With each passing day, the corporatocracy makes new efforts to insert itself into international politics. One promoted strategy has been "multi-stakeholderism," or the belief that policies fare best when they are established via collaboration between many interested parties (such as governments, businesses, and individuals). To bring decision-making 'closer to the citizen,' and hence more democratic, legitimate, and responsible, this has been extensively accepted by various civil society organizations.
Oftentimes, this strategy is paired with advocacy for the concept of "corporate social responsibility," or CSR, which states that businesses need not be only motivated by financial gain and may instead function as "social actors" who bear responsibility for the consequences of their activities. This method has spawned several policy forums like the World Water Forum and the Global Knowledge Partnership, as well as multi-stakeholder corporate responsibility programs like the Forest Stewardship Council and the Extractive Industries Transparency Initiative.
Davos has long been a leader in promoting CSR and multi-stakeholderism. The World Economic Forum announced the Global Redesign Initiative (GRI) back in 2009, taking advantage of the global financial crisis to "stimulate a strategic thought process among all stakeholders on ways in which international institutions and arrangements might be adapted to modern problems." Sounds familiar? Yes, it is the same playbook that they used with Covid-19. Maybe that is why most articles concerning the 2009 GRI summit have been deleted from their website.
In its final report, however, the WEF argues for a strategy of inclusive participation and corporate accountability at all levels of government. Volunteerism, standards of behavior, and soft law are preferred above binding international agreements, international frameworks, and enforced hard law in the WEF’s vision.
In Davos, the old, ponderous world of democratic demands channeled via governments has given way to a more sleek, fast-moving, corporate-led kind of governance. Since "governing today is no longer a matter for government alone," as the WEF puts it, "governments' essential 'public functions' have been redefined," the goal is to "re-invent government as an instrument for the shared production of public value." In other words, governments and individuals are reduced to interchangeable parts in a process motivated by financial gain.
Proponents of CSR and multi-stakeholder projects often point to more openness and greater collaboration with impacted groups as examples of their effectiveness. As a result of their preference for market-based solutions, multi-stakeholder approaches frequently wind up legitimizing exploitation by delaying regulatory action that may halt or prevent detrimental behaviors. They also tend to favor consensus-building civil society groups that are more likely to be well-funded, amenable to compromise, open to positive change, and to reject conflict-driven groups. Effective monitoring and evaluation of corporate commitments is difficult to analyze and regulate, since civil society is consistently outgunned by companies in terms of resources.
The political influence that economic giants currently have has imbalanced the playing field for any other participants, and neither CSR nor multi-stakeholder programs can avoid this fact. Davos meetings are a perfect example of this. Schwab loves to promote these meetings as a theoretical working model for the global governance that Davos intends to establish. It is easy to observe that the most notable corporate members of Davos have engaged in fraud, tax evasion, human rights violations, and environmental destruction without being barred from participating in Davos or gaining access to governments throughout the world.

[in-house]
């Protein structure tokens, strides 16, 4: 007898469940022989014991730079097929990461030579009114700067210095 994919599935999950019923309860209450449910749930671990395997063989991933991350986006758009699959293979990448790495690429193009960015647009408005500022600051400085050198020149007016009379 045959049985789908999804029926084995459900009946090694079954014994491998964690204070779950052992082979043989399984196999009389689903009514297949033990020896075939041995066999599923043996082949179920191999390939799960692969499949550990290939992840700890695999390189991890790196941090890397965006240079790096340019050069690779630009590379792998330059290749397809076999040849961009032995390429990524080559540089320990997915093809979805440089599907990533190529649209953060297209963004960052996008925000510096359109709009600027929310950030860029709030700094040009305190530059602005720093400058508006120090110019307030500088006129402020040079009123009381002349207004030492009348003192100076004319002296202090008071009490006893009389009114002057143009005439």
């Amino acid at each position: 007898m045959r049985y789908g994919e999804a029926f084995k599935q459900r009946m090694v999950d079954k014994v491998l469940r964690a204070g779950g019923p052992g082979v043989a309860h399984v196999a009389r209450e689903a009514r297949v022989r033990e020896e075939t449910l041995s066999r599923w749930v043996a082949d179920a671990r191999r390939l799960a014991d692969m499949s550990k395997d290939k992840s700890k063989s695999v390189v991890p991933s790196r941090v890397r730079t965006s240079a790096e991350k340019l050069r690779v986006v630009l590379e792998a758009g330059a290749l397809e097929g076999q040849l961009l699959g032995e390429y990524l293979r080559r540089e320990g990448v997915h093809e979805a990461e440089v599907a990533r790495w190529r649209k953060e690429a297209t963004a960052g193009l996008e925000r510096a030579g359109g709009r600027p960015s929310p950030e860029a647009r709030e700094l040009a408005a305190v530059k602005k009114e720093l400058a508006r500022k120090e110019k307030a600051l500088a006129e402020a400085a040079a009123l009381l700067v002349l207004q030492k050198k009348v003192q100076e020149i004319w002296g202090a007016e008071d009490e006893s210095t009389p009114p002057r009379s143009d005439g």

Forums like Davos serve as a breeding ground for fresh efforts to expand corporate power. Davos is where the seed for the North American Free Trade Agreement (NAFTA) between the United States, Canada, and Mexico was planted. When looking back from a distance of almost 30 years, even its most ardent supporters find it difficult to claim that there have been many positive outcomes. The Mexican economy has suffered as a result, and the country has had high rates of violence and environmental degradation, as well as one of the continent's lowest growth rates.
Corporate and political elites, unconcerned about the effects of their policies on people they'll never meet, pushed for the completion of new trade treaties in Davos in 2014, with the Transatlantic Trade and Investment Partnership (TTIP) at the forefront of their agenda. The proliferation of trade and investment agreements throughout the world has given rise to what would be described as an "infrastructure of impunity" for businesses and interconnected government officials that utilize such accords to challenge any authority for actions that hurt their profits.
They undermine government power to control their resources and development plans, and prohibit any meaningful regulation of businesses that can act with impunity.
Also in 2014, corporate speculators were suing Cyprus, Greece, and Spain for a combined total of at least $1.7 billion because of the actions these countries' governments enacted in response to the crisis facilitated by these trade and investment treaties. Consequently, Spain had been allocating significant resources in 2013 to legal defense, while simultaneously slashing budgets for healthcare (by 22%) and education (by 18%).
Writing these takes time and your support keeps me going. If you liked this article please consider becoming a free or paid subscriber. Thank you.
At the end of the World Economic Forum in 2014, a lady was asked what happened to the issue of inequality, and she said, "It kind of disappeared."
It must be difficult for the small elite who are accustomed to a particular way of life to focus on lives they will never experience or even see. There is a growing gap between the powerful and the powerless, and relying on the Davos elite and their forms of government is not the solution. Social movements that challenge corporate and elite authority and expand democracy at the grassroots, national, and international levels provide the greatest prospect for positive change.
Thankfully, voices within civil society are growing louder in their rejection of a corporate-led international governance system and support of legal requirements on multinational firms. Our movements must recognize their power in numbers and channel public knowledge and fury into political change if they are to succeed in the face of unparalleled corporate and elite dominance. The motto "power to the 99.9%" has never been more important.